Antipodean Angst – part 10

Subversion as a tool

To understand how a thing works you must understand the mechanics of a thing.

The principles of subversion are ancient. Refining and adapting those principles to the era and the environment they exist in is more or less fine-tuning.

Sun-Tzu, the Chinese military strategist was poking around roughly in 500BC and by all accounts he was a shrewd operator. He formulated the principles of subversion as:

  1. Cover with ridicule all the valid traditions in your opponent’s country.
  2. Implicate their leaders in criminal affairs and turn them over to the people at the right time.
  3. Disrupt the work of government by every means.
  4. Do not shun aid to the lowest and most despicable individuals of your enemy’s country.
  5. Spread disunity and dispute among the citizens.
  6. Turn the young against the old.
  7. Be generous with promises and rewards to collaborators and accomplices.

Yuri Bezmenov outlined how subversion works for the Soviet system and for overthrowing regimes, this was after his defection. In his booklet, ‘Love Letter to America’ he described the Soviet socialist playbook titled, ‘Rules of Revolution’. He admits that he cannot vouch for the authenticity of this alleged document which was apparently captured by American forces in Germany after WW2. What he does admit is the rules are an almost literal interpretation of the ‘theories and practices’ which he learnt from his KGB superiors and colleagues.

The Rules of Revolution

  1. Corrupt the young, get them interested in sex. Take them away from religion. Make them superficial and enfeebled.
  2. Divide the people into hostile groups by constantly harping on controversial issues of no importance.
  3. Destroy people’s faith in their national leaders by holding the latter up for contempt, ridicule, and disgrace.
  4. Always preach democracy but seize power as fast and as ruthlessly as possible.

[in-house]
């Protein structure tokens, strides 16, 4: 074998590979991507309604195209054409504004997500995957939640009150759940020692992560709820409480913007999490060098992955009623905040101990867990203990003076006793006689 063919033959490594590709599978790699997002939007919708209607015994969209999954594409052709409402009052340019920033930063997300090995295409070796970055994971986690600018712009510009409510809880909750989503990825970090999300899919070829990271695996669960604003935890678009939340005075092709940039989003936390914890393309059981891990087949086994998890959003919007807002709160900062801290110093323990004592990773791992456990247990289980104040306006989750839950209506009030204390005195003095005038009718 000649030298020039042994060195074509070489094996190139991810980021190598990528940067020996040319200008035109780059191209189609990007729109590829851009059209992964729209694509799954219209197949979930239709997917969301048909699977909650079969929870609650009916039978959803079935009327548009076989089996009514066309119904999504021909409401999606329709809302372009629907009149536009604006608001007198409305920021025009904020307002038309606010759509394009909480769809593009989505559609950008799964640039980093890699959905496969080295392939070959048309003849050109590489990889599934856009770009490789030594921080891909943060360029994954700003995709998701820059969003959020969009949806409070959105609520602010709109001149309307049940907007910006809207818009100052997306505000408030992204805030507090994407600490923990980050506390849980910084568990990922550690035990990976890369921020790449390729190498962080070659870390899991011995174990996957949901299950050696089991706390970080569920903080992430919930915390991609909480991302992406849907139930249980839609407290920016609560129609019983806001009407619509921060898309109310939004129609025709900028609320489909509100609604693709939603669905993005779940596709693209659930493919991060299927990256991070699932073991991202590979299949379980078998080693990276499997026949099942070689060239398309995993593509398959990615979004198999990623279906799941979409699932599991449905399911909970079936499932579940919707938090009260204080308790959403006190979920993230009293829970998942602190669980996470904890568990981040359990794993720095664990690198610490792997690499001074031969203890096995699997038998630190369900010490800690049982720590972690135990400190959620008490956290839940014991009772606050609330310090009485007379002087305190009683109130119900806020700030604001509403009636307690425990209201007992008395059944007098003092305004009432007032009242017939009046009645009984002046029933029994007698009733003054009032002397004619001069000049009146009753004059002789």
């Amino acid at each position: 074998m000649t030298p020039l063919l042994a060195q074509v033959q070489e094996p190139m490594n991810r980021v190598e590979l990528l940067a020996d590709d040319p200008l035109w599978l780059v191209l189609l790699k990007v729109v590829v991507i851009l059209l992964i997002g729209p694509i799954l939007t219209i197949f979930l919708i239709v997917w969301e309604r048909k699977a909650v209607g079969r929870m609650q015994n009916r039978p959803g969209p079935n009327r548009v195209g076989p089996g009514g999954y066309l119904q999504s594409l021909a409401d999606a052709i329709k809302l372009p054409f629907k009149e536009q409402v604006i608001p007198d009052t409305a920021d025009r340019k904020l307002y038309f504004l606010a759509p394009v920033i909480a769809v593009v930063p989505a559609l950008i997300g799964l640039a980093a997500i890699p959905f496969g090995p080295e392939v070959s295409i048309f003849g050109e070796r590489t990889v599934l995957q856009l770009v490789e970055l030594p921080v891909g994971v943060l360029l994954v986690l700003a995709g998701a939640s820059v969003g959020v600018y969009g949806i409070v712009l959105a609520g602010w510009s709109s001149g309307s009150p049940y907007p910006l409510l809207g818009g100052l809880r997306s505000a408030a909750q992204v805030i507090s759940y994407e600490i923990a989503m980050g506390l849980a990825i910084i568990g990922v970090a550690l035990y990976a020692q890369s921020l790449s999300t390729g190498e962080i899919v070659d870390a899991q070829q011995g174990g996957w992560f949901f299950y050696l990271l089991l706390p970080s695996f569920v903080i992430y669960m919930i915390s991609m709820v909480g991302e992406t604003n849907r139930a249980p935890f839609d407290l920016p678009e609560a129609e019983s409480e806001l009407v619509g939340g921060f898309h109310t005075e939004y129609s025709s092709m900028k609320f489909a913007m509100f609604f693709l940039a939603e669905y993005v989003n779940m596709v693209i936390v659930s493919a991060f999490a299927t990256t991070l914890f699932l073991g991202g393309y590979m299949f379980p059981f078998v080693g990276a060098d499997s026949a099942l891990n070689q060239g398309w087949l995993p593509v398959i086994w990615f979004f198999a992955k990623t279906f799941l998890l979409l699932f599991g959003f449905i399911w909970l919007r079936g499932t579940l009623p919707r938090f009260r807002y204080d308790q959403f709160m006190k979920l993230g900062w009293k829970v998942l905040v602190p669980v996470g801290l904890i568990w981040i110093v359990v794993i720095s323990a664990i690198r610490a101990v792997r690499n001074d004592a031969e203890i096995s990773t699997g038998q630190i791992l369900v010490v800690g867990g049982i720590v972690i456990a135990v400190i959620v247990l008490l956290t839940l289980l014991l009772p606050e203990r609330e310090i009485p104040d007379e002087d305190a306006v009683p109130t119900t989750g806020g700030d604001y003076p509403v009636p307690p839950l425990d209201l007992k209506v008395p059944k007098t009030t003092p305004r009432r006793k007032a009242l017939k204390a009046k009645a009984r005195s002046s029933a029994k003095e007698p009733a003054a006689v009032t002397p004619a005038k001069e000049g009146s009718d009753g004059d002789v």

5. By encouraging government extravagances, destroy credit; produce years of inflation with rising prices and general discontent.
  6. Incite unnecessary strikes in vital industries, encourage civil disorders and foster a lenient and soft attitude on the part of the government towards such disorders.
  7. Cause breakdown of the old moral virtues: honesty, sobriety, self-restraint, and faith in the pledged word.

Remember that refining and adapting Sun-Tzu’s principles of subversion requires fine-tuning and adapting to the current era and the environment they exist in. This is when the similarities are easy to see. The language is different and that can be attributed to different eras, cultures, regimes, and ideologies.

Regardless it is again easy to see similarities with what is going on in our era.

How does this relate to Australia?

You only have to look at both Sun-Tzu’s principles of subversion, and the Soviet Rules of Revolution to see how the attitudes of Australians have been altered over time by PC culture and the concept of ‘Woke’.

It is all around us in politics, education, welfare, business, mainstream media, and society in general. It is insidious in nature and intent as it has eroded the concept of democracy within Australia and replaced it with something far less worthwhile, and far more dangerous, to the concept and ideals of what it is to be Australian.

The entire western world is weakened by destabilising society at its core and that is what has been happening for decades. Recent years has seen an acceleration of these divisive activities which in turn has seen a fragmenting of society from the top to the bottom. Perhaps more so in the upper levels of society as this is where people are more easily shielded from the realities of life and the actuality of the impacts of their actions when championing the latest cause or social justice agenda that they support.

When the agitators for change hold positions of power and influence then the problem is magnified as it is more easily made to be a part of a society than rejected. This is simply because those who hold power can effect change with more ease than the populations who have to at times rebel and protest to just be heard to have a differing view. Interestingly when populations rise up against unscrupulous power holders, those in power use all the force they can to hold onto their power.

To provide one clear example of this is the ‘generation wars’. The young and the old are attacking each other, the topic is of little importance but generally you can find some agitator that pushes the age card. Either the oldies are just scumbags for ruining everything while getting everything, or the young are a pack of lazy, whinging, entitled losers who have no idea of what life is all about as they waste their lives. It is unclear how it actually began and who began it, yet the pile-on is immense at times, and generally just simmering along waiting, with no-one holding the moral high ground and with no winner. It is pointless and it is divisive. Yet there it is and like moths to the flame we all pile on in one way or another.

It simply isn’t worth going any further into this or citing further examples as some simple reflection of self and inspection of the world you inhabit will provide you with all the examples needed. That is, of course, if you have the capacity for critical thinking and clarity of thought.

‘To see what is in front of one’s nose needs a constant struggle.’ – George Orwell

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